Now, there’s a part two to the saga. A year later, he tried to reconcile. Because I wanted to move again, I accepted his invitation to stay; but only with the guarantee that we would never get into another relationship.
However, he thought that because I’d moved in with him, we were actually in a relationship. When he finally realized that that was not the case, he asked me to leave.
So, I packed up and moved to another space. And after that, I emigrated from Puerto Rico to the U.S.
TANCREDO: They are misguided. If they experienced what I and many others have, they wouldn’t think that way.
WYATT: In order to make your Great Escape, you must truly understand that you deserve help, you need it, and that you can find it. And, it’s important to remember that it’s the abuser who caused you to feel this way and that it’s his/her behavior that’s criminal and unacceptable—not yours. Your thoughts?
TANCREDO: In part, I feel guilty for having allowed it. I did not fully value myself during the relationship, and somehow should have stopped the pattern of abuse from the beginning.
However, I was lucky to not allow it escalate further like other personal stories I have heard.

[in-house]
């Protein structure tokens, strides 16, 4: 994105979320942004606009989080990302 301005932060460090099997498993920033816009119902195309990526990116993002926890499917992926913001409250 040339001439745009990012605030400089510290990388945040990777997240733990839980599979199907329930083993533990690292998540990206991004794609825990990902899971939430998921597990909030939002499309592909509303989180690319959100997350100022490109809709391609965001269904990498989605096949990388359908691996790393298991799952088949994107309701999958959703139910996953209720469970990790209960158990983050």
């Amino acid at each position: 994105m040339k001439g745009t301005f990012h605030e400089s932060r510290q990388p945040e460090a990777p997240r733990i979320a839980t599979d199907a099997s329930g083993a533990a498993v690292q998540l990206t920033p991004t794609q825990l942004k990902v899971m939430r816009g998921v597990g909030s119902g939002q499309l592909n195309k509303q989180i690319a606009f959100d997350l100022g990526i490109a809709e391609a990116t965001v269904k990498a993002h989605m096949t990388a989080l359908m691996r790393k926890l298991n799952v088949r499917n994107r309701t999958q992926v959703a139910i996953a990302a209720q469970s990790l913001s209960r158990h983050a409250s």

WYATT: Tancredo, what is the most important, the most critical thing a victim needs to do to escape the abusive situation?
TANCREDO. Telling someone is most important. Silence is the most effective weapon the abuser uses against you.
WYATT: Did you undergo psychological counseling/therapy to accelerate your healing process?
TANCREDO: Eventually, I did. But most of the healing came from within myself, and from the support of friends.
WYATT: What lessons have you learned from your IPV/A experience?
TANCREDO: I learned that if you don’t value yourself, there is no way you’ll have a healthy and successful relationship.
WYATT: Tancredo, what words of inspiration can you give victims still trapped in these abusive relationships?
TANCREDO: Love yourself, grow yourself…and get outtttt!
WYATT: Mr. Buff, thank you for an empowering chat.
TANCREDO: It was my pleasure, Wyatt.
I have made it my ongoing–and fervent–mission to continue to shine a bright light on this demoralizing, horrific, and potentially life-threatening cycle of abusive behavior. We must Rise Up…And Tell! Someone. Anyone Who Will Listen. We must make our “Great Escape.”
And, always remember: the most powerful weapon the abuser has in his/her arsenal is…SILENCE.
If you or someone you know is experiencing IPV/A, call the National Domestic Violence Hotline (1-800-799-7233) or the Gay Men’s Domestic Violence Project Hotline (1-800-832-1901). You can reach Mr. Buff at firstname.lastname@example.org.
I have a special IPV/A section right here at Wyattevans.com that lists resources to assist victims. Visit: http://wyattevans.com/lgbtq-domestic-violenceabuse-making-your-great-escape/
The time is NOW to break the cycle!